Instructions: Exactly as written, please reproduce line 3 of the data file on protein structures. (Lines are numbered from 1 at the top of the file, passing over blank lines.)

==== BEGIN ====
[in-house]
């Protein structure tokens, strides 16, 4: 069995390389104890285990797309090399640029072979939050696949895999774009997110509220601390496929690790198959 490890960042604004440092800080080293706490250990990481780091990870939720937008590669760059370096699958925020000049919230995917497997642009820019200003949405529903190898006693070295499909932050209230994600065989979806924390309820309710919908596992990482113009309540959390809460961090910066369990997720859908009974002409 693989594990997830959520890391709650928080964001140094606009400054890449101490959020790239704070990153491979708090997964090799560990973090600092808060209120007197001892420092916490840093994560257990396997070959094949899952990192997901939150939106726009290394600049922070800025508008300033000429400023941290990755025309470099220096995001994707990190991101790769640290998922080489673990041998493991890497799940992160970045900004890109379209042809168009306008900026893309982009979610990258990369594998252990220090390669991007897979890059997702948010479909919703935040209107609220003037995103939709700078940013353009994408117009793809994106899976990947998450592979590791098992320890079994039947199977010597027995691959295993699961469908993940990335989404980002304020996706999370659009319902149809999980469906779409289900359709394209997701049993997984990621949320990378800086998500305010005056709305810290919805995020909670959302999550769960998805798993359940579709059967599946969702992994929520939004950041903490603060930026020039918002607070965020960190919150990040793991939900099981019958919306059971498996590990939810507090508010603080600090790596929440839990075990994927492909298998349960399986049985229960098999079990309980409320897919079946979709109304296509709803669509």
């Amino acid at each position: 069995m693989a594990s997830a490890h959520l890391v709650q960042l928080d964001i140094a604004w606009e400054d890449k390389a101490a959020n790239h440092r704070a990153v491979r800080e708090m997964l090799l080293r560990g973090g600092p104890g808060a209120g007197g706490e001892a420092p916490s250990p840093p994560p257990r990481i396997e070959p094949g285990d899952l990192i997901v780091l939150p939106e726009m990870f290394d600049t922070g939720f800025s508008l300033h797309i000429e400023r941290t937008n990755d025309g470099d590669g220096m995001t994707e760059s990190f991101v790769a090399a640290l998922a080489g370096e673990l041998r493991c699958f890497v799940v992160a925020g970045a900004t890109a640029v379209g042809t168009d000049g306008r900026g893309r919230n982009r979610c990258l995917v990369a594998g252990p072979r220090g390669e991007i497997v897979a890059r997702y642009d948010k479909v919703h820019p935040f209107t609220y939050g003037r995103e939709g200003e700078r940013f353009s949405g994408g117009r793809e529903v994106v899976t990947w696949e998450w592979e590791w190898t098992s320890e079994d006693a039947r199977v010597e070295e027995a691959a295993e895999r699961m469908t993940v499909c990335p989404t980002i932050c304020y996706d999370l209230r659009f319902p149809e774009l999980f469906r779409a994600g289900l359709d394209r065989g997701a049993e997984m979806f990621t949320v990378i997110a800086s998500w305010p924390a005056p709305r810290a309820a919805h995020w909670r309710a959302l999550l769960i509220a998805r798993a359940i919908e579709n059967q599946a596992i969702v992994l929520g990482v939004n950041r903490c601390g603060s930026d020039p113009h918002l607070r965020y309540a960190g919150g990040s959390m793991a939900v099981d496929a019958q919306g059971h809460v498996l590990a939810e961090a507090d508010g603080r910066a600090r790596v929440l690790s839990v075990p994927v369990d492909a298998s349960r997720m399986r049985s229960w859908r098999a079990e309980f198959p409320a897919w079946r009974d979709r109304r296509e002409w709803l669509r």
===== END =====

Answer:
């Amino acid at each position: 069995m693989a594990s997830a490890h959520l890391v709650q960042l928080d964001i140094a604004w606009e400054d890449k390389a101490a959020n790239h440092r704070a990153v491979r800080e708090m997964l090799l080293r560990g973090g600092p104890g808060a209120g007197g706490e001892a420092p916490s250990p840093p994560p257990r990481i396997e070959p094949g285990d899952l990192i997901v780091l939150p939106e726009m990870f290394d600049t922070g939720f800025s508008l300033h797309i000429e400023r941290t937008n990755d025309g470099d590669g220096m995001t994707e760059s990190f991101v790769a090399a640290l998922a080489g370096e673990l041998r493991c699958f890497v799940v992160a925020g970045a900004t890109a640029v379209g042809t168009d000049g306008r900026g893309r919230n982009r979610c990258l995917v990369a594998g252990p072979r220090g390669e991007i497997v897979a890059r997702y642009d948010k479909v919703h820019p935040f209107t609220y939050g003037r995103e939709g200003e700078r940013f353009s949405g994408g117009r793809e529903v994106v899976t990947w696949e998450w592979e590791w190898t098992s320890e079994d006693a039947r199977v010597e070295e027995a691959a295993e895999r699961m469908t993940v499909c990335p989404t980002i932050c304020y996706d999370l209230r659009f319902p149809e774009l999980f469906r779409a994600g289900l359709d394209r065989g997701a049993e997984m979806f990621t949320v990378i997110a800086s998500w305010p924390a005056p709305r810290a309820a919805h995020w909670r309710a959302l999550l769960i509220a998805r798993a359940i919908e579709n059967q599946a596992i969702v992994l929520g990482v939004n950041r903490c601390g603060s930026d020039p113009h918002l607070r965020y309540a960190g919150g990040s959390m793991a939900v099981d496929a019958q919306g059971h809460v498996l590990a939810e961090a507090d508010g603080r910066a600090r790596v929440l690790s839990v075990p994927v369990d492909a298998s349960r997720m399986r049985s229960w859908r098999a079990e309980f198959p409320a897919w079946r009974d979709r109304r296509e002409w709803l669509r």